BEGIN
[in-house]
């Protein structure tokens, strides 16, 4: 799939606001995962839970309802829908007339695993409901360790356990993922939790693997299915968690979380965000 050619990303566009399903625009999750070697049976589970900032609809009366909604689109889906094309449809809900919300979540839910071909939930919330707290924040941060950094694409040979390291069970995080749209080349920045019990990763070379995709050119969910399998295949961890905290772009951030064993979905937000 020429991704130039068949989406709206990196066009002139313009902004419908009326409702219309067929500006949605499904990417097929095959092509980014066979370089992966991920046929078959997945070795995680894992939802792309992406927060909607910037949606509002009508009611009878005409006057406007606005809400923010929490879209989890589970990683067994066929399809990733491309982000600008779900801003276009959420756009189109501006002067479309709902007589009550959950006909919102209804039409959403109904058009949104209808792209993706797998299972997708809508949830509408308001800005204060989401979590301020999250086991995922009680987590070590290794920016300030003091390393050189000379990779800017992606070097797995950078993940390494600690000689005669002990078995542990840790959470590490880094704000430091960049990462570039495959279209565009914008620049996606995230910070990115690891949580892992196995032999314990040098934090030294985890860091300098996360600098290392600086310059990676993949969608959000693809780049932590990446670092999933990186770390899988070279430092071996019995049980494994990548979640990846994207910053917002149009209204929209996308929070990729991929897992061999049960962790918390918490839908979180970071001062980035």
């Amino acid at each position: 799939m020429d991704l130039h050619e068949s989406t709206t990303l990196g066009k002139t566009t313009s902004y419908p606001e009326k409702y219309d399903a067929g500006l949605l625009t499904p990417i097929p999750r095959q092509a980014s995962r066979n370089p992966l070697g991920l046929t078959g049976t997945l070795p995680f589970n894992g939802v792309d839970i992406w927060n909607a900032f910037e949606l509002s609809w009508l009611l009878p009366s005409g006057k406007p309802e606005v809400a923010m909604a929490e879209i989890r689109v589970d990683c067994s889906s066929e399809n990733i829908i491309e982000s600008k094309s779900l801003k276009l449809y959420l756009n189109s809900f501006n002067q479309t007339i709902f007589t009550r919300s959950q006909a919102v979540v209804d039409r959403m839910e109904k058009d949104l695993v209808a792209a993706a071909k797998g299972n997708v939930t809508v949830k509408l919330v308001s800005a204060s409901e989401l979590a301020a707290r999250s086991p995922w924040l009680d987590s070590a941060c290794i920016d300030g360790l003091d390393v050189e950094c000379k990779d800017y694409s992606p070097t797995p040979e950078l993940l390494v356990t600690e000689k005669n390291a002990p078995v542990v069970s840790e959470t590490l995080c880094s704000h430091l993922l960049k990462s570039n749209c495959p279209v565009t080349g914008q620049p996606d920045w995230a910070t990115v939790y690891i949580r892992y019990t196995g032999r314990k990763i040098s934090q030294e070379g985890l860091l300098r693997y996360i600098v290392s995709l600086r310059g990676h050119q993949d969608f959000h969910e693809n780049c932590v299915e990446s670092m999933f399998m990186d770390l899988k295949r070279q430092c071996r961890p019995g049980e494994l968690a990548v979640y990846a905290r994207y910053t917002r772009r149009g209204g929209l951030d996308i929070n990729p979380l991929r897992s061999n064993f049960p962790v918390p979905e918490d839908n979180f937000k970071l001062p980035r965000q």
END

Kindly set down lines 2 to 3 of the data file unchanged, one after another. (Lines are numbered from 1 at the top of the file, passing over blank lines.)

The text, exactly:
């Protein structure tokens, strides 16, 4: 799939606001995962839970309802829908007339695993409901360790356990993922939790693997299915968690979380965000 050619990303566009399903625009999750070697049976589970900032609809009366909604689109889906094309449809809900919300979540839910071909939930919330707290924040941060950094694409040979390291069970995080749209080349920045019990990763070379995709050119969910399998295949961890905290772009951030064993979905937000 020429991704130039068949989406709206990196066009002139313009902004419908009326409702219309067929500006949605499904990417097929095959092509980014066979370089992966991920046929078959997945070795995680894992939802792309992406927060909607910037949606509002009508009611009878005409006057406007606005809400923010929490879209989890589970990683067994066929399809990733491309982000600008779900801003276009959420756009189109501006002067479309709902007589009550959950006909919102209804039409959403109904058009949104209808792209993706797998299972997708809508949830509408308001800005204060989401979590301020999250086991995922009680987590070590290794920016300030003091390393050189000379990779800017992606070097797995950078993940390494600690000689005669002990078995542990840790959470590490880094704000430091960049990462570039495959279209565009914008620049996606995230910070990115690891949580892992196995032999314990040098934090030294985890860091300098996360600098290392600086310059990676993949969608959000693809780049932590990446670092999933990186770390899988070279430092071996019995049980494994990548979640990846994207910053917002149009209204929209996308929070990729991929897992061999049960962790918390918490839908979180970071001062980035």
């Amino acid at each position: 799939m020429d991704l130039h050619e068949s989406t709206t990303l990196g066009k002139t566009t313009s902004y419908p606001e009326k409702y219309d399903a067929g500006l949605l625009t499904p990417i097929p999750r095959q092509a980014s995962r066979n370089p992966l070697g991920l046929t078959g049976t997945l070795p995680f589970n894992g939802v792309d839970i992406w927060n909607a900032f910037e949606l509002s609809w009508l009611l009878p009366s005409g006057k406007p309802e606005v809400a923010m909604a929490e879209i989890r689109v589970d990683c067994s889906s066929e399809n990733i829908i491309e982000s600008k094309s779900l801003k276009l449809y959420l756009n189109s809900f501006n002067q479309t007339i709902f007589t009550r919300s959950q006909a919102v979540v209804d039409r959403m839910e109904k058009d949104l695993v209808a792209a993706a071909k797998g299972n997708v939930t809508v949830k509408l919330v308001s800005a204060s409901e989401l979590a301020a707290r999250s086991p995922w924040l009680d987590s070590a941060c290794i920016d300030g360790l003091d390393v050189e950094c000379k990779d800017y694409s992606p070097t797995p040979e950078l993940l390494v356990t600690e000689k005669n390291a002990p078995v542990v069970s840790e959470t590490l995080c880094s704000h430091l993922l960049k990462s570039n749209c495959p279209v565009t080349g914008q620049p996606d920045w995230a910070t990115v939790y690891i949580r892992y019990t196995g032999r314990k990763i040098s934090q030294e070379g985890l860091l300098r693997y996360i600098v290392s995709l600086r310059g990676h050119q993949d969608f959000h969910e693809n780049c932590v299915e990446s670092m999933f399998m990186d770390l899988k295949r070279q430092c071996r961890p019995g049980e494994l968690a990548v979640y990846a905290r994207y910053t917002r772009r149009g209204g929209l951030d996308i929070n990729p979380l991929r897992s061999n064993f049960p962790v918390p979905e918490d839908n979180f937000k970071l001062p980035r965000q």